Pronounced lee-neh-ah • Pronouns: she/her/hers
I currently live and work in beautiful Vancouver BC, Canada, in the traditional, unceded, and occupied territory of the xʷməθkʷəy̓əm, Sḵwx̱wú7mesh, and səlilwətaɬ peoples
During my PhD I designed and conducted evolutionary experiments with budding yeast. Using selection experiments in this putatively robust and flexible model organism, my research is aimed at proving mating systems and their consequences. I focus on connecting evolutionary theory with laboratory experiments. Hence, I have tried to show what I know in theory should work. I tried, for example, to select for increased recombination rates between selective markers, select for increased frequency of sex, observe evolutionary rescue, explain fitness differences by protein changes, and assess fitness effects of mutations when they occur in haploid, heterozygous, or homozygous diploid form.
While in theory yeast is a robust system for genetic manipulation, in reality it can be fickle. Two of my projects failed (I was unable to address the motivating hypothesis) due to genetic failures. In theory genetic transformation should not cause drastic and varied effects on fitness. Another of my projects failed because of machine breakdown (in theory the incubator should not break down in the middle of the experiment, and in theory the replacement should keep an even temperature). In Swedish there is a fitting expression: “men ja ä int bitter” (literally, “but I’m not bitter”).
I’m mesmerized by meiosis. I want to study it (its evolution, its mechanisms, its secrets). Meiosis is inevitably connected to the mating system of an organism (you don’t want to meiosis with just anyone), and I’m increasingly fascinated by the way mating systems evolve (in the evolutionary experiment where I forced yeast to go through sexual reproduction much more frequently than they would normally, I found convergent evolution towards haploid cells harboring both mating types 🤯). Evolution of mating system and meiosis are both entangled with genetic architecture and recombination, which are my first and foremost love.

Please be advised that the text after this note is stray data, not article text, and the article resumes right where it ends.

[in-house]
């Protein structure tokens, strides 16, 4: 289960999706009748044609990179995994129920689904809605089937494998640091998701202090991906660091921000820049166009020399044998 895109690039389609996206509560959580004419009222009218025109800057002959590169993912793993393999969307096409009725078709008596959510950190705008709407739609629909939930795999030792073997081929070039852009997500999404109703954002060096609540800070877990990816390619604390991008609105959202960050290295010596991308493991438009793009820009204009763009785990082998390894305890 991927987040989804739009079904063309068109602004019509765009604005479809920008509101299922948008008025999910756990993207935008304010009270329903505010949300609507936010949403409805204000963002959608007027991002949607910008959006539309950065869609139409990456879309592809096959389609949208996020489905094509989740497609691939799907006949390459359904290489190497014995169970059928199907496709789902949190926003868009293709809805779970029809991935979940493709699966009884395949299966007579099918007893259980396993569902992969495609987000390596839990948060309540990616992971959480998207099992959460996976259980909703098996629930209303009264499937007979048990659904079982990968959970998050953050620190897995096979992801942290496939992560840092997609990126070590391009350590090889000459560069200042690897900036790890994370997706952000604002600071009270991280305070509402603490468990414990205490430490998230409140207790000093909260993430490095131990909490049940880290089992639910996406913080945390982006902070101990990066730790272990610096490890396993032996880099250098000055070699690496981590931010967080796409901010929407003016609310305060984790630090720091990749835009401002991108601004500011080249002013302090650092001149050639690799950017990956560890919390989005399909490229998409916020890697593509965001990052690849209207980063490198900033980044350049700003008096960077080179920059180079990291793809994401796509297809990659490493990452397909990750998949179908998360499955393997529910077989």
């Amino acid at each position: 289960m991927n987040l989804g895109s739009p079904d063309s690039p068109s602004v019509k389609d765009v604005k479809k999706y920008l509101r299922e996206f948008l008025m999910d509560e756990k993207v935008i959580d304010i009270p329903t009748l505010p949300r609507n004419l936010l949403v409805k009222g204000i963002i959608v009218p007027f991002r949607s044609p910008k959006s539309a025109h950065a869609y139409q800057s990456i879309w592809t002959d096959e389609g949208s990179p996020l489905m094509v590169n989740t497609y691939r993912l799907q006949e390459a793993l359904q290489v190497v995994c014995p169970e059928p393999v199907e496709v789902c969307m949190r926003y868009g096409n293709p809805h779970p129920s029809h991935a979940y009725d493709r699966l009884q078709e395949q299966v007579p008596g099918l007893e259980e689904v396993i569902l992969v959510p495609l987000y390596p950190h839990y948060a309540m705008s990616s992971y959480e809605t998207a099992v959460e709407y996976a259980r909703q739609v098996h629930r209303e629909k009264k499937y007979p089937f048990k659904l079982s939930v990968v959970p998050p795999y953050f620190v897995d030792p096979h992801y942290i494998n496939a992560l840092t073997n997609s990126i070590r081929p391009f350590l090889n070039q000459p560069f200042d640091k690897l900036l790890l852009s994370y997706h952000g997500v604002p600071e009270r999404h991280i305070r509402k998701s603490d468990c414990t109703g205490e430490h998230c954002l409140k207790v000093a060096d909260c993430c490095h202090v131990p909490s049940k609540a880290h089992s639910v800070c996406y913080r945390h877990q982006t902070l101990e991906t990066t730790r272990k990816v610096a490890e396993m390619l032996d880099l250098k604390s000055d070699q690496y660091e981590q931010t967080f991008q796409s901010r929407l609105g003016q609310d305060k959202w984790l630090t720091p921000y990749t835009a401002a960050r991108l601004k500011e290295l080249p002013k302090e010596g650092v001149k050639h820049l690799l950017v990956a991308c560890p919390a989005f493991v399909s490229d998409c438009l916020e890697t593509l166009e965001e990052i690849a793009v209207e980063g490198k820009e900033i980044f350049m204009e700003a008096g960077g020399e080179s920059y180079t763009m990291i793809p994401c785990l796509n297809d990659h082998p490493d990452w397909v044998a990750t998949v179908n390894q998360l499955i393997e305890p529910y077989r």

☀️ My privilege is bigger than the sun ☀️
I’m a proud graduate student of Dr Sally Otto. Being mentored by her is one of my greatest achievements and fortunes. She has taught me humility and compassion.
What I know about experimental design I learned from Dr Nathaniel Sharp. He has taught me persistence, and persistence.
Discussing science with Dr Ophélie Ronce always leaves me inspired. She has taught me how to make quantitative genetic models involving stage structure. She inspires me to be generous and genuine.
Thanks to soon-to-be Dr Gil Henriques for helping me set up this website 😘